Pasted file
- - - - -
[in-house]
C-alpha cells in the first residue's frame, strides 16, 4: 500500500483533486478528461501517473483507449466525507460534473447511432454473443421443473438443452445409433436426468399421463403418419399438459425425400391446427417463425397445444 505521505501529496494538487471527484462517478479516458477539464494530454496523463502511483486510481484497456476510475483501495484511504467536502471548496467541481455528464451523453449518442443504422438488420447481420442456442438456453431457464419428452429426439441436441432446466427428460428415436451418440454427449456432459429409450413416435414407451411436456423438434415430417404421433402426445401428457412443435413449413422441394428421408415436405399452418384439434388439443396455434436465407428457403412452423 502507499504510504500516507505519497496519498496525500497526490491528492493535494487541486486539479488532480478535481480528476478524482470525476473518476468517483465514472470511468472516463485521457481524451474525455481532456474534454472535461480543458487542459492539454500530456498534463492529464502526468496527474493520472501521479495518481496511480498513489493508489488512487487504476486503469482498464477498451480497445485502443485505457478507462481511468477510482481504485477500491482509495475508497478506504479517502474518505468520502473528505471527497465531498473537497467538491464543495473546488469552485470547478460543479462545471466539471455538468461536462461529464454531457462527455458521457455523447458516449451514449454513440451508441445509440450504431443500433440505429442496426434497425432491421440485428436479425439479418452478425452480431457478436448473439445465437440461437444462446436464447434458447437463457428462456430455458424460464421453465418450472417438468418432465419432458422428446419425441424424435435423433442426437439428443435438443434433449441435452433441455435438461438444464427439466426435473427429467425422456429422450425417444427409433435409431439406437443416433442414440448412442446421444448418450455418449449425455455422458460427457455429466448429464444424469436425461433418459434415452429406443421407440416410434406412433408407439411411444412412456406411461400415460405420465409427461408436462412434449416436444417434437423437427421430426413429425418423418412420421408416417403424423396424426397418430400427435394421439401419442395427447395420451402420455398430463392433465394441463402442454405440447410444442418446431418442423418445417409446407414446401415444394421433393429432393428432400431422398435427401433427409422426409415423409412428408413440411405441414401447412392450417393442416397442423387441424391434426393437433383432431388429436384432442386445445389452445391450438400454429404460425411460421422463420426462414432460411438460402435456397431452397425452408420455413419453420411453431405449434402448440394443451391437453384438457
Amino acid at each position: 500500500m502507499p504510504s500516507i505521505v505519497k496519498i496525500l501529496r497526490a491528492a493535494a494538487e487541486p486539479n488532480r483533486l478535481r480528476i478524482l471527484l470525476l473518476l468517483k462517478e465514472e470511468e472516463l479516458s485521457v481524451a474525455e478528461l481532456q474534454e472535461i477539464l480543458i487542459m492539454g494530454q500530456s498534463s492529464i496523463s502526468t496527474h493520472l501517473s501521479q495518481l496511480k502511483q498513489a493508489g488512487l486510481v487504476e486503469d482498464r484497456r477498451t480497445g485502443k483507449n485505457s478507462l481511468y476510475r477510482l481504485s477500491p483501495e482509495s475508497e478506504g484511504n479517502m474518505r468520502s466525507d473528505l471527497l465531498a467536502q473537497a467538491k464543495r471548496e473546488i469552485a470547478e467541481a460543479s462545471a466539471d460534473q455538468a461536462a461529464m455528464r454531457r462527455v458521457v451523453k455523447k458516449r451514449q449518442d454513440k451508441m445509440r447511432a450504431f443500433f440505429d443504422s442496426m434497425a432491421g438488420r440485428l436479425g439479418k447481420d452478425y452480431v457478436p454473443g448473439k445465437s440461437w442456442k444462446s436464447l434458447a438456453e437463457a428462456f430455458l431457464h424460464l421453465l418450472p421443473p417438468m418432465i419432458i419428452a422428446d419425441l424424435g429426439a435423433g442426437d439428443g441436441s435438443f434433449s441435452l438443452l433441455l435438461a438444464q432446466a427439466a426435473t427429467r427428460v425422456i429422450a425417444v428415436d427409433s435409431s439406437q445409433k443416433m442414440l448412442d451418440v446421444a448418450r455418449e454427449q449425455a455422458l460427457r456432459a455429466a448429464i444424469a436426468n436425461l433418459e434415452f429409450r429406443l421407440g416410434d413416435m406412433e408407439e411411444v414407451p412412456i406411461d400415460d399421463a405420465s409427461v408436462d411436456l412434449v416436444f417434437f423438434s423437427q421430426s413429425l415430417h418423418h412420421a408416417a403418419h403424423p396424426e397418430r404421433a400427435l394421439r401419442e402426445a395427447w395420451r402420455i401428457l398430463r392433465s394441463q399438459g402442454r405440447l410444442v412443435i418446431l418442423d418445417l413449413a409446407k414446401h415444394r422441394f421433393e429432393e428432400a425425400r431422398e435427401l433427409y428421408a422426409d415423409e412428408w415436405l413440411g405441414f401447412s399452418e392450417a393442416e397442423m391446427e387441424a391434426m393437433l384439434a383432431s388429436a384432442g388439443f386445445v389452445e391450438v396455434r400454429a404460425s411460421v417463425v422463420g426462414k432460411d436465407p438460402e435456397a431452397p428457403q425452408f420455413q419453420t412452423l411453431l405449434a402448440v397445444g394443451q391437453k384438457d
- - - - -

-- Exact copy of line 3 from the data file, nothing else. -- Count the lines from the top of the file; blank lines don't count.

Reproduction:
Amino acid at each position: 500500500m502507499p504510504s500516507i505521505v505519497k496519498i496525500l501529496r497526490a491528492a493535494a494538487e487541486p486539479n488532480r483533486l478535481r480528476i478524482l471527484l470525476l473518476l468517483k462517478e465514472e470511468e472516463l479516458s485521457v481524451a474525455e478528461l481532456q474534454e472535461i477539464l480543458i487542459m492539454g494530454q500530456s498534463s492529464i496523463s502526468t496527474h493520472l501517473s501521479q495518481l496511480k502511483q498513489a493508489g488512487l486510481v487504476e486503469d482498464r484497456r477498451t480497445g485502443k483507449n485505457s478507462l481511468y476510475r477510482l481504485s477500491p483501495e482509495s475508497e478506504g484511504n479517502m474518505r468520502s466525507d473528505l471527497l465531498a467536502q473537497a467538491k464543495r471548496e473546488i469552485a470547478e467541481a460543479s462545471a466539471d460534473q455538468a461536462a461529464m455528464r454531457r462527455v458521457v451523453k455523447k458516449r451514449q449518442d454513440k451508441m445509440r447511432a450504431f443500433f440505429d443504422s442496426m434497425a432491421g438488420r440485428l436479425g439479418k447481420d452478425y452480431v457478436p454473443g448473439k445465437s440461437w442456442k444462446s436464447l434458447a438456453e437463457a428462456f430455458l431457464h424460464l421453465l418450472p421443473p417438468m418432465i419432458i419428452a422428446d419425441l424424435g429426439a435423433g442426437d439428443g441436441s435438443f434433449s441435452l438443452l433441455l435438461a438444464q432446466a427439466a426435473t427429467r427428460v425422456i429422450a425417444v428415436d427409433s435409431s439406437q445409433k443416433m442414440l448412442d451418440v446421444a448418450r455418449e454427449q449425455a455422458l460427457r456432459a455429466a448429464i444424469a436426468n436425461l433418459e434415452f429409450r429406443l421407440g416410434d413416435m406412433e408407439e411411444v414407451p412412456i406411461d400415460d399421463a405420465s409427461v408436462d411436456l412434449v416436444f417434437f423438434s423437427q421430426s413429425l415430417h418423418h412420421a408416417a403418419h403424423p396424426e397418430r404421433a400427435l394421439r401419442e402426445a395427447w395420451r402420455i401428457l398430463r392433465s394441463q399438459g402442454r405440447l410444442v412443435i418446431l418442423d418445417l413449413a409446407k414446401h415444394r422441394f421433393e429432393e428432400a425425400r431422398e435427401l433427409y428421408a422426409d415423409e412428408w415436405l413440411g405441414f401447412s399452418e392450417a393442416e397442423m391446427e387441424a391434426m393437433l384439434a383432431s388429436a384432442g388439443f386445445v389452445e391450438v396455434r400454429a404460425s411460421v417463425v422463420g426462414k432460411d436465407p438460402e435456397a431452397p428457403q425452408f420455413q419453420t412452423l411453431l405449434a402448440v397445444g394443451q391437453k384438457d